What is DASH Domains?
Digital Arts, Sciences, & Humanities (DASH) is a cross-disciplinary project from the University of Minnesota Libraries and Liberal Arts Technologies and Innovation Services (LATIS), organized around emerging digital tools and methodologies for scholarly, pedagogical, and artistic projects.
DASH Domains is an opportunity for faculty and graduate students to “roll up their sleeves” and get started creating, making and experimenting with things for the web. DASH Domains provides web hosting for some popular platforms such as WordPress, Omeka, and Scalar, as well as a range of other applications that may be interesting for teaching, research, or creative projects. DASH Domains is an initiative with a twofold mission: 1) to build faculty and grad students’ skills and awareness about the process of making things for the web, and 2) to provide web hosting for DASH-related projects.
About support: we are not able to provide the same level of support as we would for central technologies such as Moodle. In part this is because DASH projects are meant to be more experimental and iterative. Part of the fun is learning about setting up and using the tools. We also do not have the capacity to provide substantial support for DASH projects. More on support below.
Why is this important?
DASH is the intersection of arts, sciences, and humanities disciplines and the use of digital technologies for scholarly, pedagogical, and artistic projects. DASH projects are usually delivered through the world wide web and can include data and text mining, data visualization, GIS and spatial research, digital storytelling, rich media, and interactive displays. As a result, a wide variety of software and web development skills may be necessary to bring a DASH project to fruition.
DASH Domains was created to provide scholars and students with a relatively easy way to install and configure many of the tools that make DASH projects possible. DASH Domains provides access to install a wide variety of well-known content management, survey, image and file management, and community building web applications within a customized and personal domain, all through an easy to use graphical user interface. While there are over 70 applications available to install, the U of M DASH team is especially excited to provide installation capabilities for three applications in particular: WordPress, Omeka, and Scalar. LATIS and the University Libraries are making DASH Domains available through Reclaim Hosting, which also provides documentation on getting started.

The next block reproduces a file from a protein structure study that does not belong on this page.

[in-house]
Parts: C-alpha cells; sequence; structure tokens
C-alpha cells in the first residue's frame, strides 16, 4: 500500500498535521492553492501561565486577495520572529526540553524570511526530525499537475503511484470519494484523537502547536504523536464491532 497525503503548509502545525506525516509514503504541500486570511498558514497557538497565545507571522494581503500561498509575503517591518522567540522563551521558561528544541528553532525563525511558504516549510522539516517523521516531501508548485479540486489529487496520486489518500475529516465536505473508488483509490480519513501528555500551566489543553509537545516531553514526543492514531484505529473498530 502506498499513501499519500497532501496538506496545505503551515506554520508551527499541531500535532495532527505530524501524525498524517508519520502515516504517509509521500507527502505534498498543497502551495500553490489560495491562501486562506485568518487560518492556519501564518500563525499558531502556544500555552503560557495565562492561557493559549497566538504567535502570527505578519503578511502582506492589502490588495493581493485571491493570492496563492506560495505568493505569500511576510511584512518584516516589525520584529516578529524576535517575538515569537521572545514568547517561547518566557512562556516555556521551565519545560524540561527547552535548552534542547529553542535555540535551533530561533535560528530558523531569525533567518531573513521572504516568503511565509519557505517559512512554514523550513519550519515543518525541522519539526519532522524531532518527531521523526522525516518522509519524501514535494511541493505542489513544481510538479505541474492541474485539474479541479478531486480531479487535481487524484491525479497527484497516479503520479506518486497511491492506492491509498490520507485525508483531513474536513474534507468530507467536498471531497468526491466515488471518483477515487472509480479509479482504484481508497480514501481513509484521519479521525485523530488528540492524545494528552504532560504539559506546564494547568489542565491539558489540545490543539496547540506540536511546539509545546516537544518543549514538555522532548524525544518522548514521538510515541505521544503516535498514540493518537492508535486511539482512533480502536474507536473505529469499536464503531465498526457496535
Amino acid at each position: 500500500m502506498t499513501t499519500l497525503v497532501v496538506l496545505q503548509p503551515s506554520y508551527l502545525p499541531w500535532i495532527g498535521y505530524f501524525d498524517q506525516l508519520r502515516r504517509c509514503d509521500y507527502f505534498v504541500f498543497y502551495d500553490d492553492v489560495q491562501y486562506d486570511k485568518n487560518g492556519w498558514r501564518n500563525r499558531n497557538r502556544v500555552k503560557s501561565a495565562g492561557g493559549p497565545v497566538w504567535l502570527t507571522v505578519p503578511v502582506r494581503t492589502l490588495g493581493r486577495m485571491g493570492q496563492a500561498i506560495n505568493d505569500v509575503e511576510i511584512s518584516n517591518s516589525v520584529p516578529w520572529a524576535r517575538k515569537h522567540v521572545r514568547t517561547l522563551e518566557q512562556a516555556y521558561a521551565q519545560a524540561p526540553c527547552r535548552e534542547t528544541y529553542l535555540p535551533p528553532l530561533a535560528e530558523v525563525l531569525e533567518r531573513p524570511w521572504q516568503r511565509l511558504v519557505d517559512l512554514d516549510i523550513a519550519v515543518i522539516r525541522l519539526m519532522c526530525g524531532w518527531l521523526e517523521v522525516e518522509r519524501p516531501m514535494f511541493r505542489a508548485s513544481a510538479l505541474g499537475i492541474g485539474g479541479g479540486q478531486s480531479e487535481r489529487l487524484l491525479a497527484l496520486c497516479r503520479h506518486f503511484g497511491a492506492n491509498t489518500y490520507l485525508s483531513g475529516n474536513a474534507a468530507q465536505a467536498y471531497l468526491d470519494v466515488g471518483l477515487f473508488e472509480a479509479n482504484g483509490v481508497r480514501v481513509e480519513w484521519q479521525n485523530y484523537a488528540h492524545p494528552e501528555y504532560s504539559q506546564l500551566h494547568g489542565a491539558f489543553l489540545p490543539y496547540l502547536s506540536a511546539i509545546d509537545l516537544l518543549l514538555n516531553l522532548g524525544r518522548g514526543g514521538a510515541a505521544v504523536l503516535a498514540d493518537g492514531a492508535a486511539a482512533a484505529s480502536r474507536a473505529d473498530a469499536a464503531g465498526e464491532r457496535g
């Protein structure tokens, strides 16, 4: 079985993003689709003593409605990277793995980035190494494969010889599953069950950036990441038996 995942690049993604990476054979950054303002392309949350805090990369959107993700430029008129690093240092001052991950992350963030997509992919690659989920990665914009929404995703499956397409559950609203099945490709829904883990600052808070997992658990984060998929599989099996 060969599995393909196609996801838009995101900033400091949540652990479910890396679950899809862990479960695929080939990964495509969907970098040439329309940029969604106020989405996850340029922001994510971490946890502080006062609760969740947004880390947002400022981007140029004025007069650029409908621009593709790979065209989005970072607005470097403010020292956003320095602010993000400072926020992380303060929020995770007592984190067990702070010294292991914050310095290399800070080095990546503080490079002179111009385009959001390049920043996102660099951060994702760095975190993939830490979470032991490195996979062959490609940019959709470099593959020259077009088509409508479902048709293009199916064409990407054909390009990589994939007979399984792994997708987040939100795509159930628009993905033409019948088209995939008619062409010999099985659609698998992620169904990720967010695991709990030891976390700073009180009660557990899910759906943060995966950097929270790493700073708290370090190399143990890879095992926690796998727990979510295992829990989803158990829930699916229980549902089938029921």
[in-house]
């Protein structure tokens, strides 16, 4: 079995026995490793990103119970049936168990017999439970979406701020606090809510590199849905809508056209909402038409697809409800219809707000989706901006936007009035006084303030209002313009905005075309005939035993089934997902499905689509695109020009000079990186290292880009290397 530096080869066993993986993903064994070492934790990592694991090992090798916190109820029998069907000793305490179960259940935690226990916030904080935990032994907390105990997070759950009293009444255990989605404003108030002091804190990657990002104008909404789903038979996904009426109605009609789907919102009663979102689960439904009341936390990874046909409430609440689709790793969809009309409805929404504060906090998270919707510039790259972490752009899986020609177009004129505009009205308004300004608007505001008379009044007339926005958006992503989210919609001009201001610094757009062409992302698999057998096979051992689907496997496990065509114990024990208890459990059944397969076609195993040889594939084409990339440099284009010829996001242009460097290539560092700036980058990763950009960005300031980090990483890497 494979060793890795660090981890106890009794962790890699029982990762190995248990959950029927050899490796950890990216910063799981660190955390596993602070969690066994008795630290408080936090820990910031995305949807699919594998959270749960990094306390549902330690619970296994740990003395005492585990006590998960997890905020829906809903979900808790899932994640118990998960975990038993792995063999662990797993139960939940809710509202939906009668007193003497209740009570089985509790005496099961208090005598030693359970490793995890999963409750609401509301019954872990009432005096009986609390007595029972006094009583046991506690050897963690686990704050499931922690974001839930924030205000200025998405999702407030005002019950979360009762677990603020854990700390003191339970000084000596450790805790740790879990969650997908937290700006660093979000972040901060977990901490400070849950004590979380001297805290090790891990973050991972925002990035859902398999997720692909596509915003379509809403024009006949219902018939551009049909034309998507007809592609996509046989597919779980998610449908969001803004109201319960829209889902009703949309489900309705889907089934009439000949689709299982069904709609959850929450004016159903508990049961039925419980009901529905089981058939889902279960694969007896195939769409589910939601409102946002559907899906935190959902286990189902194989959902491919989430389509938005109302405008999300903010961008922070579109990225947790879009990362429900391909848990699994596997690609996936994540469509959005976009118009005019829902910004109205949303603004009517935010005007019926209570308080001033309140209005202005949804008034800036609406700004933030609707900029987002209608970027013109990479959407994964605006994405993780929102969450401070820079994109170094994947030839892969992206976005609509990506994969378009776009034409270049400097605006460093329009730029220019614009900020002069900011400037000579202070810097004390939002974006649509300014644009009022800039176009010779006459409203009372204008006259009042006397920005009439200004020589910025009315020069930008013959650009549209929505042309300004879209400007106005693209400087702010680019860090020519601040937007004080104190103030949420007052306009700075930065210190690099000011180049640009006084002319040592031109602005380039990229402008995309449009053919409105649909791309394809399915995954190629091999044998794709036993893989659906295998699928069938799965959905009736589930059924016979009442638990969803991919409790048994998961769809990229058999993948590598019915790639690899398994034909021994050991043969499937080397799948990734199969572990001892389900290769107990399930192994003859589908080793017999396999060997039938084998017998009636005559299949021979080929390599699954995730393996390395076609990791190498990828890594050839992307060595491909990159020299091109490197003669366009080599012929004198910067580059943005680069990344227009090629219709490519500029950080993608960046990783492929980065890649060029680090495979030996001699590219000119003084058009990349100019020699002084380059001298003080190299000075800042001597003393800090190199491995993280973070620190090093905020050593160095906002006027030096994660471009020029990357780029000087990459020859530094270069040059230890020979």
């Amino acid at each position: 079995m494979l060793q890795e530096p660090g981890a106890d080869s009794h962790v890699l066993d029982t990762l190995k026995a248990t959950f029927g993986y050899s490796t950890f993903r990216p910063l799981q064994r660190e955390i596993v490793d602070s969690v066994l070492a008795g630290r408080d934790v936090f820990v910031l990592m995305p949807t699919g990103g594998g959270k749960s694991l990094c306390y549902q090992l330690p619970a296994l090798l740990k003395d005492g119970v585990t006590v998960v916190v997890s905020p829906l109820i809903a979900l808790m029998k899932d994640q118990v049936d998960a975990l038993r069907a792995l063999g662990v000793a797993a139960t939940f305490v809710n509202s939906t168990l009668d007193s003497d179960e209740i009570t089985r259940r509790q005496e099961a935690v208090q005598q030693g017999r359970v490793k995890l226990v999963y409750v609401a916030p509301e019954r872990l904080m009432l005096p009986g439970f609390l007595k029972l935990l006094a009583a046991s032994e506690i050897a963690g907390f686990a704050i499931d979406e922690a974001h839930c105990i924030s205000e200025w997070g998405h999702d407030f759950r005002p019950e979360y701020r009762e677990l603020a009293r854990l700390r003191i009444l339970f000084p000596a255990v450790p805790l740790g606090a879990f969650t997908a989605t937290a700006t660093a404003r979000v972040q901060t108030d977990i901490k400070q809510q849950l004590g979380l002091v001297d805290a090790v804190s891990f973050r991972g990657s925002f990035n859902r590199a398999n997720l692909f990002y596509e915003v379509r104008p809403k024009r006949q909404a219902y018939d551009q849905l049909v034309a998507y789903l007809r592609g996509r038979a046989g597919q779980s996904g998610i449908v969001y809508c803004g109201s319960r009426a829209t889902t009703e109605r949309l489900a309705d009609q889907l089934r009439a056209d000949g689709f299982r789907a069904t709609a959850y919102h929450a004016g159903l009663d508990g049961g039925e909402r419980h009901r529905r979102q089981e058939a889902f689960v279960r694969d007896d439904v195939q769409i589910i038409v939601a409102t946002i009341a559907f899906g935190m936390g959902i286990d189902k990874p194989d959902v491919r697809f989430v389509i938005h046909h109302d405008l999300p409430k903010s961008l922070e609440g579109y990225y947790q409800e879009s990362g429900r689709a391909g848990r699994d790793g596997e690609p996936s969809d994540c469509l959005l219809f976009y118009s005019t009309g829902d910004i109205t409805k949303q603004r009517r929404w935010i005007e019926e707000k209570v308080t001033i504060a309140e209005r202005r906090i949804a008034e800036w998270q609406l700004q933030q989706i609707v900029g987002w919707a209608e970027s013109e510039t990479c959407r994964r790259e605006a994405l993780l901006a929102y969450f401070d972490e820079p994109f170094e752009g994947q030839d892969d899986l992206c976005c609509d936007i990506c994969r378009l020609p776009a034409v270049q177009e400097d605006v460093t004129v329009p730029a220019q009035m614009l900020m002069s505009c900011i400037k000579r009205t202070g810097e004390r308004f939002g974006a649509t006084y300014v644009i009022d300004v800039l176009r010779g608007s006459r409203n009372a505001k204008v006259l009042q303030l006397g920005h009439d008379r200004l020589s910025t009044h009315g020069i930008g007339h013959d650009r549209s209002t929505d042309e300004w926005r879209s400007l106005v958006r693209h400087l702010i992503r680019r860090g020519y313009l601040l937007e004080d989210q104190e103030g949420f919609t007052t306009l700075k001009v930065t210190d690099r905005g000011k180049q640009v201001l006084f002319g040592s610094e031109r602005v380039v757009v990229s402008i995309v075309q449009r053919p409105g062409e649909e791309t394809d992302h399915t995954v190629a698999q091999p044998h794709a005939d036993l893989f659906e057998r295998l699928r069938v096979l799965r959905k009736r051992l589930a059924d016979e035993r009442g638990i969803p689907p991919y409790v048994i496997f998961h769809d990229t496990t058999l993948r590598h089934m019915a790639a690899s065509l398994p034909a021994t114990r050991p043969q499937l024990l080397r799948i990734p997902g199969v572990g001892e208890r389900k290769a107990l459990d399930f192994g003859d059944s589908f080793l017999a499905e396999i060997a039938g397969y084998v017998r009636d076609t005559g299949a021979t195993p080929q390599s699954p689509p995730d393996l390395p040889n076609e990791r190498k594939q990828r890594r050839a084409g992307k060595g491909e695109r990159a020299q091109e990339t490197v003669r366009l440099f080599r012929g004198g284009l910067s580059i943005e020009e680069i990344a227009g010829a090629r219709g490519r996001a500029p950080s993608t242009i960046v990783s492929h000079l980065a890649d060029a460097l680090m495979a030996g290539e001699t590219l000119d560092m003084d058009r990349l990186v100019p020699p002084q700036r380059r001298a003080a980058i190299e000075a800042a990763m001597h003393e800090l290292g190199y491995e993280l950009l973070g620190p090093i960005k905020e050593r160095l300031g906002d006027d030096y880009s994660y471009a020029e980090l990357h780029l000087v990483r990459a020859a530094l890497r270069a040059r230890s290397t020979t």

Who is eligible for DASH Domains accounts?
Faculty and graduate students working on DASH teaching, research, and art projects are eligible for a DASH Domains account.
Undergraduate students may be given access to a DASH Domains account to install applications depending on the nature and scope of the project being proposed. Undergraduates may be given access to DASH Domains project applications (such as a specific WordPress or Omeka installations) through course assignments or other projects at the discretion of DASH Domain account owners.
Staff in the Libraries and LATIS can also request accounts, with preference for staff who support DASH projects.
When is it appropriate to create an account?
Faculty and graduate students with DASH projects that involve creating content, whether they do that on their own or with students in a course, may want accounts, particularly when needing to use applications such as WordPress, Omeka, and Scalar. They also might be interested if they want to create any DASH content outside of the password-protected spaces of Moodle and other centrally supported technologies.
When it’s probably not appropriate
If content will be developed over several years and needs to persist, DASH Domains might not be the best solution unless there is a plan in place to eventually migrate content. If the content is not meant to be shared publicly, DASH Domains may also not be appropriate.
A variety of easy to use tools are also available to U of M users for easy and simple website creation. These tools should be considered first for simple content management needs, especially in regards to departmental, course management, and personal websites.
If you’re not sure whether you should request a domain, email us (firstname.lastname@example.org).